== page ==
25)The dead man in the closet that had been at The Home longer than me
26)Grave diggers preferring to work in winter because in the summer they can’t dig it naked
27)Mr. Smith stopping by The Home to let us know his wife was dead
a. Having her body in his pickup
28)Mr. Carter farting on the old woman in the parking lot
29)The man with the hair-lip calling The Home to see if we have Mrs. Smith’s body
a. I WRONGLY assumed it was a prank call
30)Having a PA system that will broadcast a service and the music outside
a. Scaring pedestrians with it
31)Earl sneaking up on the State Trooper in our office
a. Sudden occurrence of a time-warp
b. Earl learning the definition of Stupidity
32)The Preacher that saw Heaven
33)Everyone assuming our crying was “tears of joy”
a. Not pain from biting through our tongues
34)Spotlighting parkers at the State Docks
a. And other reasons we should be dead
35)Our weekly steak cook-out
a. Reasons why it didn’t lead to death
36)Putting up the graveside tent into a yellow-jacket nest
37)Picking up my first body by myself
a. Understanding the term “full autopsy”
38)Watching my first embalming
a. Propping against the wall
b. Not passing out
39)My first embalming
40)Playing Coroner is not all fun and excitement
a. The Cleaners asking if they can burn my suit
41)The first time you fully understand that “all odor is particulate”
42)Sleeping in the windowless room of The Home’s apartment
a. Understanding “sensory deprivation”
b. Taking a drug test
43)Getting Married while at The Home
a. Using The Home’s Limo
b. Living in the attached apartment
44)Some people of Beaufort County are Cattle
a. Spending the night with the dead
b. Taking a dump in the Women’s bathroom floor
45)Why all Funeral Directors are obese, except for the ones with bulimia
a. Churches and neighbors providing food for the family
b. Eating with the families
46)People are generally more afraid of the dead then they let on in public
47)My friend Terry and his girlfriend visiting The Home to have supper
a. Touring The Home, embalming room and casket display room
b. Terry driving off road and hallucinating while going home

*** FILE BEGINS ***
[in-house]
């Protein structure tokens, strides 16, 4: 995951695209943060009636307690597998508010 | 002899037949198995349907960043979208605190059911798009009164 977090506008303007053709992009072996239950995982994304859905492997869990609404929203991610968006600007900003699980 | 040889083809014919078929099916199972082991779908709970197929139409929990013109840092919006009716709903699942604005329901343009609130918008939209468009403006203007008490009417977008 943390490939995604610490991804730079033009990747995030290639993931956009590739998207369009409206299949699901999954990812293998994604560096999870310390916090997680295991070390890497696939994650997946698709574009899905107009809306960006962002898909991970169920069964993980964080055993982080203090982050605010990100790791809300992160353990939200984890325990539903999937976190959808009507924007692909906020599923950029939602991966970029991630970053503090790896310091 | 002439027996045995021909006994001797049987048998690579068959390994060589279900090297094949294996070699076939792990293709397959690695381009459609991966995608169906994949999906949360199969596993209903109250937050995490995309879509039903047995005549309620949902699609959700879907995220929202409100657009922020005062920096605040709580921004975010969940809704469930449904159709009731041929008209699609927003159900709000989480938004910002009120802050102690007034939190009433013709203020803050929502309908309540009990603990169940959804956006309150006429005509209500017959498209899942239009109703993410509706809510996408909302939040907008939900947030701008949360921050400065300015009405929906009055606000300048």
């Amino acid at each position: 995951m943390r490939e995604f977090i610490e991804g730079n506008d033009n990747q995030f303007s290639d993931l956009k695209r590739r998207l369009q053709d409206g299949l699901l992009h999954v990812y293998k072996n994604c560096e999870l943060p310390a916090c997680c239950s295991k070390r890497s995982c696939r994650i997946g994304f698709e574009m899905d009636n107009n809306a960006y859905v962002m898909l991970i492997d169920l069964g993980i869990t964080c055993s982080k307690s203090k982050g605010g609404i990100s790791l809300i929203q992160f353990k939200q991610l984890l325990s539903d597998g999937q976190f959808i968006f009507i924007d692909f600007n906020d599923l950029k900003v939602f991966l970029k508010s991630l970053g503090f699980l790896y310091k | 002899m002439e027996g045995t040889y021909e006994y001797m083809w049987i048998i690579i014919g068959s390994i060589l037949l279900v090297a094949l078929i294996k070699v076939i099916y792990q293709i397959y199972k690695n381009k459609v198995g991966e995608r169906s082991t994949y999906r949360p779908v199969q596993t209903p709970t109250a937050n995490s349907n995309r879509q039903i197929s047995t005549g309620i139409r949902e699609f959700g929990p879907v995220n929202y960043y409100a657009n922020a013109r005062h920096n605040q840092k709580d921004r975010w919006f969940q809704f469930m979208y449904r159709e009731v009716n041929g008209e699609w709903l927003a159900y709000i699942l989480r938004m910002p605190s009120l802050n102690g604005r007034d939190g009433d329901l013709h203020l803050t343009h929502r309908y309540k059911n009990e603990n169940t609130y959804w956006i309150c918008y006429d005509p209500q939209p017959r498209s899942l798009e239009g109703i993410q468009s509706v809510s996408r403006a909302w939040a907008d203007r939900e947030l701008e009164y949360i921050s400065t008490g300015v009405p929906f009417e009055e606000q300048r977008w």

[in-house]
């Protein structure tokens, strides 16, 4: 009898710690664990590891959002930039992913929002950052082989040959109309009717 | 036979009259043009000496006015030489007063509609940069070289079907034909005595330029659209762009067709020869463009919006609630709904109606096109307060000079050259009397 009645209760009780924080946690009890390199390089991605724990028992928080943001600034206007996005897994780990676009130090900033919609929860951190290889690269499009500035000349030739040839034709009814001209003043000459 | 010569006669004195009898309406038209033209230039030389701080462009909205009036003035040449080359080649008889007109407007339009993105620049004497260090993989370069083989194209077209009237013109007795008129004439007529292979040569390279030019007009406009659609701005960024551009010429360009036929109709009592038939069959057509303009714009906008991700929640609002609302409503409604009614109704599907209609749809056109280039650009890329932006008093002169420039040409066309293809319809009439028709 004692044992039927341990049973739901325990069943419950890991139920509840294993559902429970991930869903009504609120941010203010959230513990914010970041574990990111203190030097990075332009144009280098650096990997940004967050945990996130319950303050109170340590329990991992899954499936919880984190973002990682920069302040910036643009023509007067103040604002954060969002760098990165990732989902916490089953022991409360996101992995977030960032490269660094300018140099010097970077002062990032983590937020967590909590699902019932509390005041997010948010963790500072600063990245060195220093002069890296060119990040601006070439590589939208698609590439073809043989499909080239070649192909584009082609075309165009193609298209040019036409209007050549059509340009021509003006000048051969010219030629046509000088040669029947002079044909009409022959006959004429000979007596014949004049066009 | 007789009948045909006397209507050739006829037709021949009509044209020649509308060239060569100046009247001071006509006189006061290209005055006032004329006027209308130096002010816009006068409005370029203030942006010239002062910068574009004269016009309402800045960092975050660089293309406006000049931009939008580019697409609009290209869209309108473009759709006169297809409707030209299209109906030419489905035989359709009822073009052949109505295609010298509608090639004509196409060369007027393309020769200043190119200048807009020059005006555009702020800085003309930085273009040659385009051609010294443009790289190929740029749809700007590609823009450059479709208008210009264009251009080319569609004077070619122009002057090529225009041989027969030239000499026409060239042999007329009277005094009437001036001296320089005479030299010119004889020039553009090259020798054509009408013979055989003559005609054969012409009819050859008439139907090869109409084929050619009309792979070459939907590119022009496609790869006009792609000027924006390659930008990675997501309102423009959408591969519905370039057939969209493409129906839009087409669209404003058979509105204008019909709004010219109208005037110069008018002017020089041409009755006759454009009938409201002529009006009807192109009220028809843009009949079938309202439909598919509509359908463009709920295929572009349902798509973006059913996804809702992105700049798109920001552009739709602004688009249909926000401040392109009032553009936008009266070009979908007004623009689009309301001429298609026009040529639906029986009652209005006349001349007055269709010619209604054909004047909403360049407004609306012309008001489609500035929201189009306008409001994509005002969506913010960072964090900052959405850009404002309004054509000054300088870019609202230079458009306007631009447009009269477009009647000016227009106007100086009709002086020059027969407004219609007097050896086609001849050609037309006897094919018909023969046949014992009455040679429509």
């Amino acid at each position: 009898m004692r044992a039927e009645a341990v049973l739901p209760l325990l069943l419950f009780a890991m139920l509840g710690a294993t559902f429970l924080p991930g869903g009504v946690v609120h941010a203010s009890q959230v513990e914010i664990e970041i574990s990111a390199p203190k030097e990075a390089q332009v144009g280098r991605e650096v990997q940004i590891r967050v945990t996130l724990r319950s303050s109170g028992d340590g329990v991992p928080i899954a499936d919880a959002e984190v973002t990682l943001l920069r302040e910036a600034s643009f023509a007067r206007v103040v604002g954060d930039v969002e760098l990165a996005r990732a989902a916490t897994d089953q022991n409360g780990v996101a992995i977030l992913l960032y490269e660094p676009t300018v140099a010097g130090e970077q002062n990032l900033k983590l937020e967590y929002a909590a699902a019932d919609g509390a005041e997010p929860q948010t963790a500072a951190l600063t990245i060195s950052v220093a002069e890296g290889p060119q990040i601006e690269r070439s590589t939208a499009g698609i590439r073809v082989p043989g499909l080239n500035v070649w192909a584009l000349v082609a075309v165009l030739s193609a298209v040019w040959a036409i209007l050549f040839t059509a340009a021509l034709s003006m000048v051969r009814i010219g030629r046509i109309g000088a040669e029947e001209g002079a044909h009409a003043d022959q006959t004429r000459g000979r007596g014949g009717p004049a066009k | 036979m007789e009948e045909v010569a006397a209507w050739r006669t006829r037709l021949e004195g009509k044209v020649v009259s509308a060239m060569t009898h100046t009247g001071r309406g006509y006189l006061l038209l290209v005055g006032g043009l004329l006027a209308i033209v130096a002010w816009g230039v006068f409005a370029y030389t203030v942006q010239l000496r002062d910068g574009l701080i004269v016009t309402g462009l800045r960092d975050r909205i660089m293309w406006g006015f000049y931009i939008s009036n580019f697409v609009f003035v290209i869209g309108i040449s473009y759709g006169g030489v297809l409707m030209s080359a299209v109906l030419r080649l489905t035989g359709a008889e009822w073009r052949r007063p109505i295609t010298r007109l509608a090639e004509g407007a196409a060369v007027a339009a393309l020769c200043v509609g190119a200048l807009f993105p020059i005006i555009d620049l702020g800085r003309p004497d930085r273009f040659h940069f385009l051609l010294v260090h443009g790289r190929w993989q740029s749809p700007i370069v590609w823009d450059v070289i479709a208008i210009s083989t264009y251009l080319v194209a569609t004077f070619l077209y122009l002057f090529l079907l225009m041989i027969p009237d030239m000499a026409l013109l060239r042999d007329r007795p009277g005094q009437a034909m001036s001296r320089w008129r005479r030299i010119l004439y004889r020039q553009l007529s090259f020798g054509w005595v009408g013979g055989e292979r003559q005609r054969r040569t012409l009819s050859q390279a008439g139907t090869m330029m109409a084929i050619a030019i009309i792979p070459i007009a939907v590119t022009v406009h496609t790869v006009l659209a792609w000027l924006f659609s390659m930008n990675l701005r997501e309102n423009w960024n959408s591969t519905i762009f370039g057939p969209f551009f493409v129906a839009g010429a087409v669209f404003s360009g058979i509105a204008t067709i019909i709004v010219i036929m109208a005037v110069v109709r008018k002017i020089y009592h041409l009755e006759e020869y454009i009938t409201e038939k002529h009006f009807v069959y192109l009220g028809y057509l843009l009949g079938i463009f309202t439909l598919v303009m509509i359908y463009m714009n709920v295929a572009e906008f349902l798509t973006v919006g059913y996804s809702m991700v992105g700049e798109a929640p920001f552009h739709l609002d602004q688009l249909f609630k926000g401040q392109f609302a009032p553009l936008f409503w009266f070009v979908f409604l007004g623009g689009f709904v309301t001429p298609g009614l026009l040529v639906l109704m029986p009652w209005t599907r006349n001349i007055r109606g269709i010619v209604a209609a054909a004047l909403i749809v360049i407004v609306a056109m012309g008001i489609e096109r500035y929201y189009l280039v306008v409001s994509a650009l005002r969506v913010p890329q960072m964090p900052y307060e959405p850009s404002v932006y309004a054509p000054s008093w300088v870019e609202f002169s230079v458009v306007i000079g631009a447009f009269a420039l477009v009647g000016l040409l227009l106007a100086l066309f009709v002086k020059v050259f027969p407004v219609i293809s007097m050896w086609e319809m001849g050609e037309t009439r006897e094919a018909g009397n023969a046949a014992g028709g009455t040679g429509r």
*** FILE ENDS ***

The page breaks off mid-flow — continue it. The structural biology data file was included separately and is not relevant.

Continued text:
c. Understanding hyperventilation and you
48)Understanding all-too-well the expression “broke every bone in his body”
a. Why I don’t drive a VW today
49)Earl falling through roof of The Home
50)We never walked on the moon
a. Sermons, Marriages and Funerals
No one has ever confused me with a wise man. Well that’s not entirely true. When I was a Southern Baptist Preacher people always got confused. That’s a good thing. Every good Preacher wants to cause a little confusion and consternation. If no one’s confused, then no one’s listening. But they’ll keep coming back; the fear of hell is a wonderful way to fill the pews.
But it scared me to realize people accepted whatever I said as the “word of God”. I am not God and am not delusional enough to think so (with all apologies to Jim Carey & George Burns). People would come up to me after a service and tell me they didn’t know that was what the Bible meant. I told them that’s how I see it based on where I am in my spiritual growth. You need to go home and think about it and decide if it was right for you. They always had the funniest expressions on their faces. There’s that darn confusion again. I felt that they came to church to be told how it is; not to think about it. What good is church if you have to think? Isn’t it outlawed in many congregations?
As a ministerial student I met with my counselor (who just happened to be the Chaplain for the college) to discuss some concerns. How I was supposed to preach the truth to a congregation when I wasn’t sure what it was myself. He told me that we were on one big happy journey seeking God; that I had to share new truths with my flock that jived with what they were able to understand. This would keep from shaking them off their spiritual foundation. But that I should sprinkle in a few new ideas to help them grow; and would only make them a little wobbly.